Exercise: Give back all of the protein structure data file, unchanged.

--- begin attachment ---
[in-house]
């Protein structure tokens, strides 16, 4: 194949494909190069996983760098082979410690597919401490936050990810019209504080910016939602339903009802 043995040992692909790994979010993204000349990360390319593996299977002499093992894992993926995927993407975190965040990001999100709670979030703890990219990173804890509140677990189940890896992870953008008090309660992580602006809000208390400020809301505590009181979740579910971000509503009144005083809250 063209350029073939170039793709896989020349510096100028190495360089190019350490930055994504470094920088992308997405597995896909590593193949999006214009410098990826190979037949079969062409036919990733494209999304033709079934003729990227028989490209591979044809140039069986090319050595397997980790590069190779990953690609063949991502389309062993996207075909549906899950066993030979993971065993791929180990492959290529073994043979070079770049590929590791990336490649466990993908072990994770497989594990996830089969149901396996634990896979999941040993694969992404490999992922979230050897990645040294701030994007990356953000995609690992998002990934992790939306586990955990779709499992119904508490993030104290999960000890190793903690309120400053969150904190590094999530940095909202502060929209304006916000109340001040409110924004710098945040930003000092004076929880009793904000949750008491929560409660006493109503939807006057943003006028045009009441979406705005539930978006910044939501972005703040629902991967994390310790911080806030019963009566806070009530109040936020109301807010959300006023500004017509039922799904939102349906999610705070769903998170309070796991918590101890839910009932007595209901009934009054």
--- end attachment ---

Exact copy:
[in-house]
């Protein structure tokens, strides 16, 4: 194949494909190069996983760098082979410690597919401490936050990810019209504080910016939602339903009802 043995040992692909790994979010993204000349990360390319593996299977002499093992894992993926995927993407975190965040990001999100709670979030703890990219990173804890509140677990189940890896992870953008008090309660992580602006809000208390400020809301505590009181979740579910971000509503009144005083809250 063209350029073939170039793709896989020349510096100028190495360089190019350490930055994504470094920088992308997405597995896909590593193949999006214009410098990826190979037949079969062409036919990733494209999304033709079934003729990227028989490209591979044809140039069986090319050595397997980790590069190779990953690609063949991502389309062993996207075909549906899950066993030979993971065993791929180990492959290529073994043979070079770049590929590791990336490649466990993908072990994770497989594990996830089969149901396996634990896979999941040993694969992404490999992922979230050897990645040294701030994007990356953000995609690992998002990934992790939306586990955990779709499992119904508490993030104290999960000890190793903690309120400053969150904190590094999530940095909202502060929209304006916000109340001040409110924004710098945040930003000092004076929880009793904000949750008491929560409660006493109503939807006057943003006028045009009441979406705005539930978006910044939501972005703040629902991967994390310790911080806030019963009566806070009530109040936020109301807010959300006023500004017509039922799904939102349906999610705070769903998170309070796991918590101890839910009932007595209901009934009054």